“Number one is being able to do what we want to do and that’s run the ball,” Bevell said. “I think that takes a lot of pressure off of what we would do before where you just drop back all the time and you put a lot of pressure on the offensive line. So we need to be able to run the ball and be smart with the schemes of protections that we’re asking our offensive line to do.”
Seattle offensive tackle Breno Giacomini understands Peppers has immense talent, but he says he is ready for the challenge.
“You just have to prepare for him, man,” Giacomini said. “He’s pretty good. He’s really good. He’s much respected around the league. We just have to go out there and play our game, sit tight and just react. The big thing on him is just studying.”
SEATTLE (6-7) AT CHICAGO (7-6)
Kickoff: 10 a.m., Soldier Field
TV: Ch. 13
Radio: 1240-AM, 710-AM, 97.3-FM.
The series: This is the 13th time the two teams have met in the regular season, with Seattle holding an 8-4 advantage. But the Bears won the last contest, a 35-24 victory in the NFC divisional playoffs in Chicago on Jan. 16. Seattle won the last regular season contest, 23-20, at Soldier Field on Oct. 17, 2010, sacking quarterback Jay Cutler six times and holding the Bears to 0-for-12 on third-down conversions.
What to watch: Guard Robert Gallery (hip), defensive end Raheem Brock (calf), linebacker David Hawthorne (knee) and cornerback Richard Sherman (knee) missed time during practice, but all are expected to play. The only player questionable for Seattle is rookie offensive tackle Jarriel King (hamstring). For Chicago, quarterback Jay Cutler (broken thumb) and running back Matt Forte (sprained knee) have been ruled out. Defensive tackle Henry Melton, who’s second on the team with seven sacks, is questionable with a shin injury. Kick returner Devin Hester is questionable after tweaking his ankle during Thursday’s practice but is expected to play. Seattle's Marshawn Lynch has scored touchdowns in his past nine games.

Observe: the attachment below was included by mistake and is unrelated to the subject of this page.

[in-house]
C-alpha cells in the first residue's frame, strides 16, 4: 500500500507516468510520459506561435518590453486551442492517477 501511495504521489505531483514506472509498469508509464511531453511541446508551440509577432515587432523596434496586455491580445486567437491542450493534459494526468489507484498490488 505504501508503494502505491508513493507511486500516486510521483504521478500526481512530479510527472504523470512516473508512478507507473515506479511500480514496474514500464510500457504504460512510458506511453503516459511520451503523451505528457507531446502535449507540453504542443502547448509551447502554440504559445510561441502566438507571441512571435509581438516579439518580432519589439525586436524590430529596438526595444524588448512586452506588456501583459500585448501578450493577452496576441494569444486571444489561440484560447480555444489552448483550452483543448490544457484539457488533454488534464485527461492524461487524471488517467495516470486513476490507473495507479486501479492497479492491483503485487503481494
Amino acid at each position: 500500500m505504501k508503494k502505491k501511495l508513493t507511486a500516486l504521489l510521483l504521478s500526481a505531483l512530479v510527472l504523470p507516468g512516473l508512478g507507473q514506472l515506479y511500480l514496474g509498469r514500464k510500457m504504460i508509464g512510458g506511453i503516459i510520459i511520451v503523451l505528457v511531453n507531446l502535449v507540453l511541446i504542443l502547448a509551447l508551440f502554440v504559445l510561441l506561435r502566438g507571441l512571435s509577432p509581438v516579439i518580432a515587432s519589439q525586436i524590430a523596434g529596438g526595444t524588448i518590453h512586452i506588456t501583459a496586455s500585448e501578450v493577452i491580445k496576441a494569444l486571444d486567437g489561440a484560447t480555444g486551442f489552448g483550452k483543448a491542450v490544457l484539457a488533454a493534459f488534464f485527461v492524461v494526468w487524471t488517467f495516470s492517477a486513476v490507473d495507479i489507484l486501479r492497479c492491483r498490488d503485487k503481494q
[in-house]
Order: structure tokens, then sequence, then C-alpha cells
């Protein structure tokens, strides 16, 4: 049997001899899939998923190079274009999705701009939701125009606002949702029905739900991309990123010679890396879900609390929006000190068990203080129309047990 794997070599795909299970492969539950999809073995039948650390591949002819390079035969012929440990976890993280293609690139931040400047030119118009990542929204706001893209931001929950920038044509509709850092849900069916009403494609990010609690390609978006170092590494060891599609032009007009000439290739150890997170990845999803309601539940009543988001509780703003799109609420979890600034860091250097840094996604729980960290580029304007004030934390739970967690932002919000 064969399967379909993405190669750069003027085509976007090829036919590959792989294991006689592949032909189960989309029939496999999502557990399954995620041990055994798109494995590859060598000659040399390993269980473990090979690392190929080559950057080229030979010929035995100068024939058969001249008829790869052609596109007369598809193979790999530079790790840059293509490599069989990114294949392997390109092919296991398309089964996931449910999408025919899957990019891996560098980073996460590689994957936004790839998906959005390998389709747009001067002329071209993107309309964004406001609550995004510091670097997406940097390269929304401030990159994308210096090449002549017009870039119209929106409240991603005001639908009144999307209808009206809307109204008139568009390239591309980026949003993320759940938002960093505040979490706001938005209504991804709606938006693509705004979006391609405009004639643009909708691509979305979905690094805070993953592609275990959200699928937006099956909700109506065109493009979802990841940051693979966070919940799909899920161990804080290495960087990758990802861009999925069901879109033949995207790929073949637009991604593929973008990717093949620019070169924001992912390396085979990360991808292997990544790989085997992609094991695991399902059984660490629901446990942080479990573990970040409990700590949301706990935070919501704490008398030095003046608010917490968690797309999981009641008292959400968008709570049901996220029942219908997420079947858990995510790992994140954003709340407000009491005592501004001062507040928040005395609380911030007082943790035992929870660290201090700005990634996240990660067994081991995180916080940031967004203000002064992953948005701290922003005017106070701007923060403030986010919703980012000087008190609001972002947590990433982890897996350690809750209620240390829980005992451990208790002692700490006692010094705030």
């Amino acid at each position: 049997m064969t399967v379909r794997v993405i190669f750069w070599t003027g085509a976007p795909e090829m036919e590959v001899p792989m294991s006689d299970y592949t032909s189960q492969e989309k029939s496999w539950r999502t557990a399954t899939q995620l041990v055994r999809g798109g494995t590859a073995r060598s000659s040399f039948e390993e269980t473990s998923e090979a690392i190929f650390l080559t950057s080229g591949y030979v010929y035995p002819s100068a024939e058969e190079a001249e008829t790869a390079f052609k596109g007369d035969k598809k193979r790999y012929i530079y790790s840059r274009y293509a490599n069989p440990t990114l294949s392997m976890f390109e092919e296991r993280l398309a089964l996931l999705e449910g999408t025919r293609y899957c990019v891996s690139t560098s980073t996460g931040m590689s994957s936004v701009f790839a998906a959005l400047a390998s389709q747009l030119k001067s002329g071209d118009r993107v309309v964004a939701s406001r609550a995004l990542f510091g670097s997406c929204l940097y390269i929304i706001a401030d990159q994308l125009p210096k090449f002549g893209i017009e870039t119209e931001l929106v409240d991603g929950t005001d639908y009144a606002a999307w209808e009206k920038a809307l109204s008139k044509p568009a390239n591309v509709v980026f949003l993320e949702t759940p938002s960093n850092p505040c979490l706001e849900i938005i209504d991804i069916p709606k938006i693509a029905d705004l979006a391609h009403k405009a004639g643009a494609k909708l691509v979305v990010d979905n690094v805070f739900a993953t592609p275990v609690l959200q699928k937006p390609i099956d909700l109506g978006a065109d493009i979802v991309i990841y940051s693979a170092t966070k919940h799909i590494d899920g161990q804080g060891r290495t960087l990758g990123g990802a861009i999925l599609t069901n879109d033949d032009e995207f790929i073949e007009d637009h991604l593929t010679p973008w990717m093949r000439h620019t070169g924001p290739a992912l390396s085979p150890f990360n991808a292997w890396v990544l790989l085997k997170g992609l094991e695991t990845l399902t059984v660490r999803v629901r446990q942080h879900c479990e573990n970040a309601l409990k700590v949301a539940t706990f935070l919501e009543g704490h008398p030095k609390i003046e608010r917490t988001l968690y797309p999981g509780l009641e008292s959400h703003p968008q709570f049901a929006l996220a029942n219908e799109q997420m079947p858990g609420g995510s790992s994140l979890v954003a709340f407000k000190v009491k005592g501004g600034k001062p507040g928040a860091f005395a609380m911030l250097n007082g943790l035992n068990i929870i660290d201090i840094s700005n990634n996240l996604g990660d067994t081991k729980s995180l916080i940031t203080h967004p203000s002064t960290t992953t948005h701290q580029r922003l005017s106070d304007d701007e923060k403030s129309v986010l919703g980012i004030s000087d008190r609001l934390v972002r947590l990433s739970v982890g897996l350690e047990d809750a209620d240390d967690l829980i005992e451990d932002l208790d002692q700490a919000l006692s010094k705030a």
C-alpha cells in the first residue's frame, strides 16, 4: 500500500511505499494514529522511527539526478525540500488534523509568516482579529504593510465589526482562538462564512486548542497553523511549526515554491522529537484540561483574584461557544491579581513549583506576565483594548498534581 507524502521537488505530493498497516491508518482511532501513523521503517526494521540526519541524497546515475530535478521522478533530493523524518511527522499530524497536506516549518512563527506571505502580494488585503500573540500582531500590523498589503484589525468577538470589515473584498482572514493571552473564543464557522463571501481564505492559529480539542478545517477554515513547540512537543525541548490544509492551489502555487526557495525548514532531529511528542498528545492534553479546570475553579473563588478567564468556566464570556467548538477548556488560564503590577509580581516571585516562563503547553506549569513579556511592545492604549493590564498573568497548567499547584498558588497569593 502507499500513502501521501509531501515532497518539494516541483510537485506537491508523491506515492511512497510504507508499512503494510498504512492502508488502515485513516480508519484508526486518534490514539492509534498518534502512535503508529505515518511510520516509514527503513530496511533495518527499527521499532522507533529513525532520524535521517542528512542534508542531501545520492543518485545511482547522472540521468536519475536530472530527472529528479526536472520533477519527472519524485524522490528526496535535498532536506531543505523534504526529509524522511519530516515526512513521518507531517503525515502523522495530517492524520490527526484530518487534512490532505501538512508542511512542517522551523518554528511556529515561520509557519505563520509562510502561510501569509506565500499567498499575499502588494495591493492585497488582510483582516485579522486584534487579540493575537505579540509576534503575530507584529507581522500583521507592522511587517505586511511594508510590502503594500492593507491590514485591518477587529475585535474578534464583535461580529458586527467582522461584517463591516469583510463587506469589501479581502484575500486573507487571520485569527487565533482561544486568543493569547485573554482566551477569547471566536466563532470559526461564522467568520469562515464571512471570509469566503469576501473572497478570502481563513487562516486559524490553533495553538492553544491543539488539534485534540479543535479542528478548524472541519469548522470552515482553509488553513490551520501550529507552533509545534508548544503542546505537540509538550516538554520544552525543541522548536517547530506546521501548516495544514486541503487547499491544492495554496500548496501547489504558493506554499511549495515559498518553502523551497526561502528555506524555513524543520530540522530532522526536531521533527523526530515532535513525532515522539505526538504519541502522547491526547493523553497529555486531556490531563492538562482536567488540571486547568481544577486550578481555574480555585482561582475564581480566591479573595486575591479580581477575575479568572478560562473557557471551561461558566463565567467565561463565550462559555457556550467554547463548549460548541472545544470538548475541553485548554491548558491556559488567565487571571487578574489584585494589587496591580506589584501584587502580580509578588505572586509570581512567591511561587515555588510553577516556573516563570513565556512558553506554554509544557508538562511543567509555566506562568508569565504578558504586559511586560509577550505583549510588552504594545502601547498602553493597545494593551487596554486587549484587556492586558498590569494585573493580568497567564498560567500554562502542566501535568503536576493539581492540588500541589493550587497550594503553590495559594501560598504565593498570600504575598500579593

The pick: Seahawks, 19-16.
No. Name (position)heightweightexp
7 Tarvaris Jackson (QB)6-2225sixth
The Bears are good against the run, which means Jackson is going to have to make some throws.
17 Mike Williams (WR)6-5235fifth
Has only four catches in plast five games, but had a big game against the Bears in last season’s regular-season matchup.
29 Earl Thomas (FS)5-10202second
The Seahawks need the explosive athlete’s playmaking ability to help create some scoring chances.
57 David Hawthorne (LB)6-0246fourth
Seattle’s leading tackle will have to play a physical game against bruising runner Marion Barber.
No. Name (position)heightweightexp
12 Caleb Hanie (QB)6-2222fourth
Seattle will try to force him to break out of Chicago’s conservative offense and make some plays down the field.
23 Devin Hester (KR)5-11190sixth
One of the best returners ever to play the game, Seahawks need to make sure they don’t let him control field position.
24 Marion Barber (RB)5-1218seventh
He needs to atone for two mistakes that cost his team the game against Denver last week.
55 Lance Briggs (LB)6-1244ninth
One of the most complete linebackers in the league, and still playing well at 31 years old.
Eric D. Williams, staff writer